The talented Bennett fuels her fiction with secrets—first in her lauded debut, The Mothers (2016), and now in the assured and magnetic story of the Vignes sisters, light-skinned women parked on opposite sides of the color line. Desiree, the “fidgety twin,” and Stella, “a smart, careful girl,” make their break from stultifying rural Mallard, Louisiana, becoming 16-year-old runaways in 1954 New Orleans. The novel opens 14 years later as Desiree, fleeing a violent marriage in D.C., returns home with a different relative: her 8-year-old daughter, Jude. The gossips are agog: “In Mallard, nobody married dark....Marrying a dark man and dragging his blueblack child all over town was one step too far.” Desiree's decision seals Jude’s misery in this “colorstruck” place and propels a new generation of flight: Jude escapes on a track scholarship to UCLA. Tending bar as a side job in Beverly Hills, she catches a glimpse of her mother’s doppelgänger. Stella, ensconced in white society, is shedding her fur coat. Jude, so black that strangers routinely stare, is unrecognizable to her aunt. All this is expertly paced, unfurling before the book is half finished; a reader can guess what is coming. Bennett is deeply engaged in the unknowability of other people and the scourge of colorism. The scene in which Stella adopts her white persona is a tour de force of doubling and confusion. It calls up Toni Morrison’s The Bluest Eye, the book's 50-year-old antecedent. Bennett's novel plays with its characters' nagging feelings of being incomplete—for the twins without each other; for Jude’s boyfriend, Reese, who is trans and seeks surgery; for their friend Barry, who performs in drag as Bianca. Bennett keeps all these plot threads thrumming and her social commentary crisp. In the second half, Jude spars with her cousin Kennedy, Stella's daughter, a spoiled actress.

Kin “[find] each other’s lives inscrutable” in this rich, sharp story about the way identity is formed.

Pub Date: June 2, 2020

ISBN: 978-0-525-53629-1

Page Count: 352

Publisher: Riverhead

Review Posted Online: March 15, 2020

Kirkus Reviews Issue: April 1, 2020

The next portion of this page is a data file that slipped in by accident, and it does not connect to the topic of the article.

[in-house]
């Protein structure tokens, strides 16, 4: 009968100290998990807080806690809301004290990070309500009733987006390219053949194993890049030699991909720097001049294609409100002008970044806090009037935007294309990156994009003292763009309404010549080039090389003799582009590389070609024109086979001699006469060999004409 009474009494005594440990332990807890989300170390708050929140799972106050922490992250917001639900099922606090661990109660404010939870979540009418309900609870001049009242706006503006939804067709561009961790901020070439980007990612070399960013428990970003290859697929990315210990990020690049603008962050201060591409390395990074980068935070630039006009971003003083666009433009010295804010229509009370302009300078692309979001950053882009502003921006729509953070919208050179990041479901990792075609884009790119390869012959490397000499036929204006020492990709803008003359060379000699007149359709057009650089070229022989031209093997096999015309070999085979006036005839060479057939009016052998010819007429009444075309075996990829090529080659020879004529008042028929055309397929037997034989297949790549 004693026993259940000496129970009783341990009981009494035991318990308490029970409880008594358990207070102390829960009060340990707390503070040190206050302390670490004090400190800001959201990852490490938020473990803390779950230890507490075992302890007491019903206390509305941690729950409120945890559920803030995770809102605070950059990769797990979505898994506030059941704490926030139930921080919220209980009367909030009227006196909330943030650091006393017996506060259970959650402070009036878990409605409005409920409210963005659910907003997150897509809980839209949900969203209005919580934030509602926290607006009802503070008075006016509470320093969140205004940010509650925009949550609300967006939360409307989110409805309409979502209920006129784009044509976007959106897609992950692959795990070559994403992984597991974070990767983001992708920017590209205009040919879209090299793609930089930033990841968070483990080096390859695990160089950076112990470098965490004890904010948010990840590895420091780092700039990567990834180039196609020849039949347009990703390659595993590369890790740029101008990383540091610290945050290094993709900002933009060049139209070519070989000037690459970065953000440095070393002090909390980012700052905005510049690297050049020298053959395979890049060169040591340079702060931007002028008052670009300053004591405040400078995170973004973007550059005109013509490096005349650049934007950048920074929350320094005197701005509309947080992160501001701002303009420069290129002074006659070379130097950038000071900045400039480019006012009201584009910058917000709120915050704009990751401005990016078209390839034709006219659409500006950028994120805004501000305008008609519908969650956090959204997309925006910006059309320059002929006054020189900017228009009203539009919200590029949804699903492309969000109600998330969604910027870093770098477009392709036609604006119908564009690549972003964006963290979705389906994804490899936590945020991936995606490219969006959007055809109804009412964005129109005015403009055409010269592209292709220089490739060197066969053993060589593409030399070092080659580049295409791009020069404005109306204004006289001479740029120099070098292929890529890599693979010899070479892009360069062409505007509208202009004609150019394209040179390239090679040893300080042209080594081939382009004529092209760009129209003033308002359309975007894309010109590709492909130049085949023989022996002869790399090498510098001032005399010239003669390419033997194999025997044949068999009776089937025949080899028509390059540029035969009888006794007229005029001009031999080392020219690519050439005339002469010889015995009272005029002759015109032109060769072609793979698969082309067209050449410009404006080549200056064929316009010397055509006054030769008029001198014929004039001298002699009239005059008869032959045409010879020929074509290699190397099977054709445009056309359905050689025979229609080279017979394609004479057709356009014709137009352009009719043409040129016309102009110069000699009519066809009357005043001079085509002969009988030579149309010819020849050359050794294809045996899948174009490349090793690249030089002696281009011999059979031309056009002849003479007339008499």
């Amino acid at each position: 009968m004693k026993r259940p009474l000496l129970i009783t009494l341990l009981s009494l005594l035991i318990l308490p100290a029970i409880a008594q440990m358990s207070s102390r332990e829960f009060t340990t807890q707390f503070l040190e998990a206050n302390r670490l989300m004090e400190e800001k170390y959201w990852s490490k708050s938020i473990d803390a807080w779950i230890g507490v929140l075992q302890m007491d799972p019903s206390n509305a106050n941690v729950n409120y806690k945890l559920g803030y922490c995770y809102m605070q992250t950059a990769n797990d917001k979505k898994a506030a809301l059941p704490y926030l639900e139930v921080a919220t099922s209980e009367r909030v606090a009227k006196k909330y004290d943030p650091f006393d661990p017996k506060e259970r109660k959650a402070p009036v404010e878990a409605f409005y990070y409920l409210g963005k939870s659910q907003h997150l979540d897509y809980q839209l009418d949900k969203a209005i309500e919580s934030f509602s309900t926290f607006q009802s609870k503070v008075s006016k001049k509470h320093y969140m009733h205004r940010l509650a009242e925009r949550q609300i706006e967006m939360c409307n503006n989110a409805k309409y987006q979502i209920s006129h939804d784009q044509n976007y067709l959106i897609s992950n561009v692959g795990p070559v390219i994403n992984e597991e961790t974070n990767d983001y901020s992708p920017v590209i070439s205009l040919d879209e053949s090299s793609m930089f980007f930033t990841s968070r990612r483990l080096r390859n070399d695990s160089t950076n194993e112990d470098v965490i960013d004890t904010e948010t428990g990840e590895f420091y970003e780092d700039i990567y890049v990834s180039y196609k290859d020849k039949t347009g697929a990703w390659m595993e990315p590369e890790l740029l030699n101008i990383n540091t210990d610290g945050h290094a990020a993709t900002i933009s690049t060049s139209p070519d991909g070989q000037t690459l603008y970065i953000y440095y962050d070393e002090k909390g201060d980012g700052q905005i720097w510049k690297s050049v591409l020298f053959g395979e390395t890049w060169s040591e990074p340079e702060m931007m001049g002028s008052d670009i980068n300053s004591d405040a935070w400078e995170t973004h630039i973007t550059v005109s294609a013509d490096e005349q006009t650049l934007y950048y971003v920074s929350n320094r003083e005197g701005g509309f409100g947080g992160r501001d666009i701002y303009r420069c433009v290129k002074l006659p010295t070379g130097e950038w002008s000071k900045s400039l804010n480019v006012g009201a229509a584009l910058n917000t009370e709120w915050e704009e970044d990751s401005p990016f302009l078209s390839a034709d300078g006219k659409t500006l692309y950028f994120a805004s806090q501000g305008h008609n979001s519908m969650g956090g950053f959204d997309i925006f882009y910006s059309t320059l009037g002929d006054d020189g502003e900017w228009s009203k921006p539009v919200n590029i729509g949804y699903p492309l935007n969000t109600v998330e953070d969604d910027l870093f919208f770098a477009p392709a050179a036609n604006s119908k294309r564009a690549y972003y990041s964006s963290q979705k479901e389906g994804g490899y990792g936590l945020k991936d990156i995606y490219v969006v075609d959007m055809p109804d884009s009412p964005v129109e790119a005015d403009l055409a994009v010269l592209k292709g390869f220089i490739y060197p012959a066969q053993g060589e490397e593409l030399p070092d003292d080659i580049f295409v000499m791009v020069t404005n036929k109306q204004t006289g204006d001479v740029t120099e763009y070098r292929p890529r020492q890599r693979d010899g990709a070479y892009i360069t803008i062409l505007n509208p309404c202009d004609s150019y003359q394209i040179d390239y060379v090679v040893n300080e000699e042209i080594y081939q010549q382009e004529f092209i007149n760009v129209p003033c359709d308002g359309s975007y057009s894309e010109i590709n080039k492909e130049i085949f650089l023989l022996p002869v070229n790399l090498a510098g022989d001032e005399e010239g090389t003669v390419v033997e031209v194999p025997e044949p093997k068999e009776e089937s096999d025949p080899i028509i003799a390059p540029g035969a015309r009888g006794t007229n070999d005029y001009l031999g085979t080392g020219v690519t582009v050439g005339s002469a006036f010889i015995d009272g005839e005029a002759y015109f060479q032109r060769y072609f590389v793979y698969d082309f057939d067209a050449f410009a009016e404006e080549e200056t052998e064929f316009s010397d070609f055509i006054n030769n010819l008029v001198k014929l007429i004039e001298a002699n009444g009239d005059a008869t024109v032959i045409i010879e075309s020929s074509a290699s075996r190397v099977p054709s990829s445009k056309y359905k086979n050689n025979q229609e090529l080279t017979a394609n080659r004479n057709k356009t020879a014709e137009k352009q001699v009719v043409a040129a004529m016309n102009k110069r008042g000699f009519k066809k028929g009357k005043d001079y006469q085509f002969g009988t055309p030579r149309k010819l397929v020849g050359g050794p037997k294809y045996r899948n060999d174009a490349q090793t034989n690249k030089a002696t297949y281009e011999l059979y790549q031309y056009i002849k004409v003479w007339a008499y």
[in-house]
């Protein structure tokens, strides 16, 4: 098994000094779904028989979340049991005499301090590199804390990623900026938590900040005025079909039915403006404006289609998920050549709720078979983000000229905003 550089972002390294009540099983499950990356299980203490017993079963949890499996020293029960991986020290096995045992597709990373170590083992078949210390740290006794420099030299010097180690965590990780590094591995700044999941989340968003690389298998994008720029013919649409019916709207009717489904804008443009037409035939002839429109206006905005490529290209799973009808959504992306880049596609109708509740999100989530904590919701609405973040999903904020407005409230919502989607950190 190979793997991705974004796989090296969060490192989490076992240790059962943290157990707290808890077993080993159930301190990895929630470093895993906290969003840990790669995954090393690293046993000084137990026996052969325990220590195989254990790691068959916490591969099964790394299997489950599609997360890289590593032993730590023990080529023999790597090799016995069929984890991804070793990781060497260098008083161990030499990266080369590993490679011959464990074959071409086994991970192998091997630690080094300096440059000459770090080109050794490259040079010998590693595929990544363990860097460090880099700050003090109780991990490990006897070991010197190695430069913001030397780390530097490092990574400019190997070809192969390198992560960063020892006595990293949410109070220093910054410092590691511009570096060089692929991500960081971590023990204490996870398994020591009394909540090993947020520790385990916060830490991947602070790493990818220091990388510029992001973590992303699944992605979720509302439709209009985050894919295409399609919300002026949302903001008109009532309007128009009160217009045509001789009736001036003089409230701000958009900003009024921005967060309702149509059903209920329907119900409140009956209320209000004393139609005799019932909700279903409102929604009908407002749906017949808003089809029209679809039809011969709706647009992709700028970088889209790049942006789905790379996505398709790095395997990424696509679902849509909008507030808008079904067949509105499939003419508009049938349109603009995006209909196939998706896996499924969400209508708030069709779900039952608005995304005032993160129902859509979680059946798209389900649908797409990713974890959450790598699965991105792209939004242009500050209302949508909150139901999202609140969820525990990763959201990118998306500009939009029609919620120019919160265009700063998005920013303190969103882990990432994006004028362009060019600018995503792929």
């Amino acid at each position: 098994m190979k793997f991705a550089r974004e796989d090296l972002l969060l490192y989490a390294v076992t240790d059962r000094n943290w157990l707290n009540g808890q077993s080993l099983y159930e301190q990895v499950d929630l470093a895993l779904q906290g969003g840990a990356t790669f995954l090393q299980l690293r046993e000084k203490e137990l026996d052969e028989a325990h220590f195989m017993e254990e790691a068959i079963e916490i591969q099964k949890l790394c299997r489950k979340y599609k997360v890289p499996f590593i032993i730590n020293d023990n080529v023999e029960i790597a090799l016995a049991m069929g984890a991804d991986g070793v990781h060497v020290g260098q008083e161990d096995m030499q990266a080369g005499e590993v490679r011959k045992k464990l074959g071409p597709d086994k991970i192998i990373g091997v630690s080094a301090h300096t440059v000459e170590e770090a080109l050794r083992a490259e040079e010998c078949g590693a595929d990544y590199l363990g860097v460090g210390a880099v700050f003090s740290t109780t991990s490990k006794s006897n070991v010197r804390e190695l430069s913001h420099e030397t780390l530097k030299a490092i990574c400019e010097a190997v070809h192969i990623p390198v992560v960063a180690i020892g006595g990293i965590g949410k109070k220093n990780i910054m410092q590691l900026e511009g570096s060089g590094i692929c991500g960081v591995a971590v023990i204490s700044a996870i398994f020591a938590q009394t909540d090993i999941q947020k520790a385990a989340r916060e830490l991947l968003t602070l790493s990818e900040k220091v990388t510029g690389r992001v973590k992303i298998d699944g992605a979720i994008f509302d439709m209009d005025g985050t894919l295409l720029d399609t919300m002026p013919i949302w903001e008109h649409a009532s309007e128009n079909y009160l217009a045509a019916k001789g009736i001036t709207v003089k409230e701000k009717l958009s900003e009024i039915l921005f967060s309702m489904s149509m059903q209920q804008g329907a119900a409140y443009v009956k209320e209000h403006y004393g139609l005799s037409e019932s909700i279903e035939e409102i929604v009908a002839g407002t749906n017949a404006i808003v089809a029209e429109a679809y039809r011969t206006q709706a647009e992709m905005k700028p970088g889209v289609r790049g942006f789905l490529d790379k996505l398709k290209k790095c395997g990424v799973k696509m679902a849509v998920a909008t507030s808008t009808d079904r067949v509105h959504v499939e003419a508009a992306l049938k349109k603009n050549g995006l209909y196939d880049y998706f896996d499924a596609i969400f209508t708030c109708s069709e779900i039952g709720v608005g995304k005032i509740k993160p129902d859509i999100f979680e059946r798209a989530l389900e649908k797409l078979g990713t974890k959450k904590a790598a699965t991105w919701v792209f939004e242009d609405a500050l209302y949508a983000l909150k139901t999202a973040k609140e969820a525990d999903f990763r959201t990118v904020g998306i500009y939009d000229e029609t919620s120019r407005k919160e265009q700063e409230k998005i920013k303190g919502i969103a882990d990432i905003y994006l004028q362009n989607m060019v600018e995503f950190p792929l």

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More Hallmarkiana, from a shameless expert in the genre.


High-stakes weepmeister Sparks (A Walk to Remember, 1999, etc.) opts for a happy ending his fourth time out. His writing has improved—though it's still the equivalent of paint-by-numbers—and he makes use this time of at least a vestige of credible psychology.

That vestige involves the deep dark secret—it has something to do with his father's death when son Taylor was nine—that haunts kind, good 36-year-old local contractor Taylor McAden and makes him withdraw from relationships whenever they start getting serious enough to maybe get permanent. He's done this twice before, and now he does it again with pretty and sweet single mother Denise Holton, age 29, who's moved from Atlanta to Taylor's town of Edenton, North Carolina, in order to devote her time more fully to training her four-year-old son Kyle to overcome the peculiar impediment he has that keeps him from achieving normal language acquisition. Okay? When Denise has a car accident in a bad storm, she's rescued by volunteer fireman Taylor—who also rescues little Kyle after he wanders away from his injured mom in the storm. Love blooms in the weeks that follow—until Taylor suddenly begins putting on the brakes. What is it that holds him back, when there just isn't any question but that he loves Denise and vice versa-not to mention that he's "great" with Kyle, just like a father? It will require a couple of near-death experiences (as fireman Taylor bravely risks his life to save others); emotional steadiness from the intelligent, good, true Denise; and the terrible death of a dear and devoted friend before Taylor will come to the point at last of confiding to Denise the terrible memory of how his father died—and the guilt that's been its legacy to Taylor. The psychological dam broken, love will at last be able to flow.

More Hallmarkiana, from a shameless expert in the genre.

Pub Date: Sept. 19, 2000

ISBN: 0-446-52550-2

Page Count: 352

Publisher: N/A

Review Posted Online: May 20, 2010

Kirkus Reviews Issue: July 15, 2000